And the result? Net zero has been left behind. This is obvious from the way the leadership race is playing out. Michael Gove, who many think of as one of the greenest Tories, is backing Badenoch. Even he appears to have abandoned ship. Jeremy Hunt, who is supposedly one of the more centrist candidates, is running alongside Esther McVey, who is in Baker’s net zero scrutiny group.

Depressingly, the libertarian Liz Truss is being cited by many green Tories as their last hope. While she has not committed to the net zero manifesto pledge at the time of writing, she is backed by green Tories including Vicky Ford and Simon Clarke, both of whom have cited her support of Cop26 as one of the reasons they are backing her.

While Badenoch and Braverman are highly unlikely to reach the final two, candidates including Rishi Sunak will be vying for their support – and with it, the support of the MPs backing them. This is the worry. That a Tory leader might abandon climate commitments to gain power.

The green Tories should really be putting candidates in this position, falling behind one or another on the condition they back positive climate policies, and making the final two candidates fight for their support. But from my conversations with the green Conservatives, they seem incredibly disorganised and weak, and have been squabbling over whether to use the phrase “net zero” rather than putting their case to the nation.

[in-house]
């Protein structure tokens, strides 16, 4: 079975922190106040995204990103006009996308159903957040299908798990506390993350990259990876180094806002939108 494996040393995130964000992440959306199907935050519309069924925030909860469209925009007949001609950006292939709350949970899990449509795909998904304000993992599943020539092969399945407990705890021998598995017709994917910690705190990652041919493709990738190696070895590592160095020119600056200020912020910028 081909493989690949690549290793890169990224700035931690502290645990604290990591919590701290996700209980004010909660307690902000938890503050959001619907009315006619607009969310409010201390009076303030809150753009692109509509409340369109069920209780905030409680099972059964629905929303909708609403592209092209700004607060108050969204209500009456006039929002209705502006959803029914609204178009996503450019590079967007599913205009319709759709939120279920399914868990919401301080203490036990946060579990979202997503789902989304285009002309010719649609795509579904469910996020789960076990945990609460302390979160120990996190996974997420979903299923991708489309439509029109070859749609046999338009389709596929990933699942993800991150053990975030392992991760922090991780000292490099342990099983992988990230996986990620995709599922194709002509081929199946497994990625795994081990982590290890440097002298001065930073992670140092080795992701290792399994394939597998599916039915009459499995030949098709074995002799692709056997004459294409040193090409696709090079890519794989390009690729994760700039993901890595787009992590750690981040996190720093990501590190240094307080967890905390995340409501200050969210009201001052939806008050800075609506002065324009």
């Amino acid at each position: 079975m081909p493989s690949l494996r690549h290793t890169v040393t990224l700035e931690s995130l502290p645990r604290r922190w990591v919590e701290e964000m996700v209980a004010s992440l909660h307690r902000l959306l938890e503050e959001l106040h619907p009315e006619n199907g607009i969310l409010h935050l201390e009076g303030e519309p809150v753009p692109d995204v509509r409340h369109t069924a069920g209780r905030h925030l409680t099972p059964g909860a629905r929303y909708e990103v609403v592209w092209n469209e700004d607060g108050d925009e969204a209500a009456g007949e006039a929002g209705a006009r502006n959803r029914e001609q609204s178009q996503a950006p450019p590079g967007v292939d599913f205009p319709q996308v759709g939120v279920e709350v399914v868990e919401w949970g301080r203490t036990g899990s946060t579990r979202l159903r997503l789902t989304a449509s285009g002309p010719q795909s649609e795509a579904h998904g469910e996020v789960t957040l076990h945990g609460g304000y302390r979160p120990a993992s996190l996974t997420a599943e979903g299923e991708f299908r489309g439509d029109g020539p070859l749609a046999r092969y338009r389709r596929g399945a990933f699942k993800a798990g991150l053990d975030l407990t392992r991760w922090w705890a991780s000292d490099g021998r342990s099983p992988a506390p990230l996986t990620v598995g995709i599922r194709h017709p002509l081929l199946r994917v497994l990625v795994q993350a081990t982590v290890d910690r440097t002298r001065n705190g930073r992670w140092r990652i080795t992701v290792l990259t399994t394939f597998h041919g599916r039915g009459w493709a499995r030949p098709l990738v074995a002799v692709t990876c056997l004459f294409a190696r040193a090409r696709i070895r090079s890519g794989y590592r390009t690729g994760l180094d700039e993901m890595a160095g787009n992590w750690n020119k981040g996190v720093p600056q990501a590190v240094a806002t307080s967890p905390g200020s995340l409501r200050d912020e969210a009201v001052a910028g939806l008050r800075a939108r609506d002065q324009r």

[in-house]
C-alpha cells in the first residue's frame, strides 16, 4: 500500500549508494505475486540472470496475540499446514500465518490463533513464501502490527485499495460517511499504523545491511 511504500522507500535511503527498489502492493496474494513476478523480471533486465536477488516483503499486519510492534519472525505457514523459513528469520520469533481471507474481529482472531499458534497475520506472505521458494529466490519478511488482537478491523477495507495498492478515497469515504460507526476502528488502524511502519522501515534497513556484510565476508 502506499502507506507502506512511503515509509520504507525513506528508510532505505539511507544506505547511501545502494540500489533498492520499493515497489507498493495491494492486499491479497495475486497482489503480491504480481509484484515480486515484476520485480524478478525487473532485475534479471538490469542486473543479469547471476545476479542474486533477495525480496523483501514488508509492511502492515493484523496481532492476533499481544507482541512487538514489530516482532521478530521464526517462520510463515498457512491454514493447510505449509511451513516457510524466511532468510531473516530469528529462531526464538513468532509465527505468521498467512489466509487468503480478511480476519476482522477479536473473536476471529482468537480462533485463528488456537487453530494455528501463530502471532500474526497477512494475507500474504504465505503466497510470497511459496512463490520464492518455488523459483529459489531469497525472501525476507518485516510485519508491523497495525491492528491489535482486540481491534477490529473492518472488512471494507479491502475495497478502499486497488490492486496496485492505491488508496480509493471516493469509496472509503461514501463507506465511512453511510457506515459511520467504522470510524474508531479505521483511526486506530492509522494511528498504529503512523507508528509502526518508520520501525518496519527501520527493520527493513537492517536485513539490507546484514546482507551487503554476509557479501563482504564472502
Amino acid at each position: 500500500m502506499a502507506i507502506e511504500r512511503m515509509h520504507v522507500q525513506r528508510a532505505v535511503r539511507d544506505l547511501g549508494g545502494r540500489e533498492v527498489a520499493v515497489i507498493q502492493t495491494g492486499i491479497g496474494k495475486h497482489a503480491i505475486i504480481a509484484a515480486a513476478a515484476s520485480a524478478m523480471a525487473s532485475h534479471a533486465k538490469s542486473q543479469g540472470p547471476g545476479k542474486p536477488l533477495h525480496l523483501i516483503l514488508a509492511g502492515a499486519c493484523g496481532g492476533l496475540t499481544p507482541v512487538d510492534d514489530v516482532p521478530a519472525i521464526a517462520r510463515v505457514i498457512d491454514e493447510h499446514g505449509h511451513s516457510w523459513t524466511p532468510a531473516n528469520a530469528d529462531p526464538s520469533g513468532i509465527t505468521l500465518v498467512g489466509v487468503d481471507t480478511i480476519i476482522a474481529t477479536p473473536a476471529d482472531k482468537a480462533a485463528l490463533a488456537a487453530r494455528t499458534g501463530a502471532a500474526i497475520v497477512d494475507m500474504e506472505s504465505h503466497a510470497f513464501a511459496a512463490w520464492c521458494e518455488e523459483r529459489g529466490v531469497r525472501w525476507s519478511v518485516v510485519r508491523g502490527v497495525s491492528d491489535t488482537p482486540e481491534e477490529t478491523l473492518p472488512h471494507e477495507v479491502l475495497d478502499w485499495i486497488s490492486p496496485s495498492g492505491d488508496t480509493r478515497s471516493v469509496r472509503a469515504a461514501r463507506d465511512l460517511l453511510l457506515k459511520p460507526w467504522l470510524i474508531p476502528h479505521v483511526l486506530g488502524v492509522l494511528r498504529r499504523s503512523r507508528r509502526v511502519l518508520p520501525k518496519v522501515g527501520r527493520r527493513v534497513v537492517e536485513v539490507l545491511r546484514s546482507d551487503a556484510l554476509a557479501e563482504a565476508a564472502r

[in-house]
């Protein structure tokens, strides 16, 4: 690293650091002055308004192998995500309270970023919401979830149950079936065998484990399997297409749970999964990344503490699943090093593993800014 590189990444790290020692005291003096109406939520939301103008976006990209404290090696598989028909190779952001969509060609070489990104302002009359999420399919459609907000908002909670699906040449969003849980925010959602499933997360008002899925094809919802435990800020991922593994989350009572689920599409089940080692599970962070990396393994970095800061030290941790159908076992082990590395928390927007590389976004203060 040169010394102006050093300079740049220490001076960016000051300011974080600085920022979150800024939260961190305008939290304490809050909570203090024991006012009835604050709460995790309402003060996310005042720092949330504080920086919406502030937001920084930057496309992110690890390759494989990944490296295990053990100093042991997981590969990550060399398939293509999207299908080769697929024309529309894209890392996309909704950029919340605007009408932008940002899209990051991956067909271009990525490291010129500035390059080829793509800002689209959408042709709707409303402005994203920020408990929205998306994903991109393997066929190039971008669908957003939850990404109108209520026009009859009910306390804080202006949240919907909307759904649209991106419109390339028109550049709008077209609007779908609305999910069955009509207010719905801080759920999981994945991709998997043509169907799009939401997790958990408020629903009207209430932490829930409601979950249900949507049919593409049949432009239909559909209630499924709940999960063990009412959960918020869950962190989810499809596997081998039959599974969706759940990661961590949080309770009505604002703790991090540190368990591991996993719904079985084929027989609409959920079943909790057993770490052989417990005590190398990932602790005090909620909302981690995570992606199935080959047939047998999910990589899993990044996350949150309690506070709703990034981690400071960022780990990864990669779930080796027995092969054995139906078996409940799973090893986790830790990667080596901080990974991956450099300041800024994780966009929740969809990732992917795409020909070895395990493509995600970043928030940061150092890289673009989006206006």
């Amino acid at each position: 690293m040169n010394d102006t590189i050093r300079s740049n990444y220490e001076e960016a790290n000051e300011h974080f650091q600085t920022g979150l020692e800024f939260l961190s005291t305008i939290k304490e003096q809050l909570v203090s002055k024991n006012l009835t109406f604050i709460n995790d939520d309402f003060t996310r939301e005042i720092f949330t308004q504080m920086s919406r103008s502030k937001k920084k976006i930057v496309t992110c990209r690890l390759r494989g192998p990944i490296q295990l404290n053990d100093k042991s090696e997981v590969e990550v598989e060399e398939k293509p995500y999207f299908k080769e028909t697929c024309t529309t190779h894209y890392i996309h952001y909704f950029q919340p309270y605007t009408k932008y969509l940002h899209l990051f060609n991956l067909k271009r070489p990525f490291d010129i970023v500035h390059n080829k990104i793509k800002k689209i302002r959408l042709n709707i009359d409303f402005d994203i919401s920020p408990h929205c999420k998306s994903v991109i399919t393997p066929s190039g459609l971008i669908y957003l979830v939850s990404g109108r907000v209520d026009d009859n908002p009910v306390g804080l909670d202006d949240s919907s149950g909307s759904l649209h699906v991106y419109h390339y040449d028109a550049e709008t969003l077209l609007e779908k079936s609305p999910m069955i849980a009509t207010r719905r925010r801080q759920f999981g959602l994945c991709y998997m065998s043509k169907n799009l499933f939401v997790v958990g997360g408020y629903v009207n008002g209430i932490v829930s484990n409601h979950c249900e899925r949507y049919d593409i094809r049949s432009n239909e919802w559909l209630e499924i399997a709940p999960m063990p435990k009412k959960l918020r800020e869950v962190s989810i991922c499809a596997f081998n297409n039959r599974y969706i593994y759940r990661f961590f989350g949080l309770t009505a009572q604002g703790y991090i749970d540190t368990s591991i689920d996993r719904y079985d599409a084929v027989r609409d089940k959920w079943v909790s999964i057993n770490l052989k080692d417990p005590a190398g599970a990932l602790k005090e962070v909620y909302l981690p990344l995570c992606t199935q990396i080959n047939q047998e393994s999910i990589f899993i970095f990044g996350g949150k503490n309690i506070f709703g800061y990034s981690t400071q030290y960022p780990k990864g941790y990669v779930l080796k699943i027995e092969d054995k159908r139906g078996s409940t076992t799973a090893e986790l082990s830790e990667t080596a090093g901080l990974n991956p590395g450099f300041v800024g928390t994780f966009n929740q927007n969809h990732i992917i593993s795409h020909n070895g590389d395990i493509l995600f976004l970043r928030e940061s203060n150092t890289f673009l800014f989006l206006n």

All of this disorganisation and turmoil has resulted in a leadership campaign that could strip this country of its climate commitments and end the dream of net zero. We just led Cop26. If we fail, it could pave the way for others to follow. It is no wonder the green wing of the party is confused and terrified. The habitable future of the planet could rest on their shoulders. What a scary thought.

Helena Horton is an environment reporter for the Guardian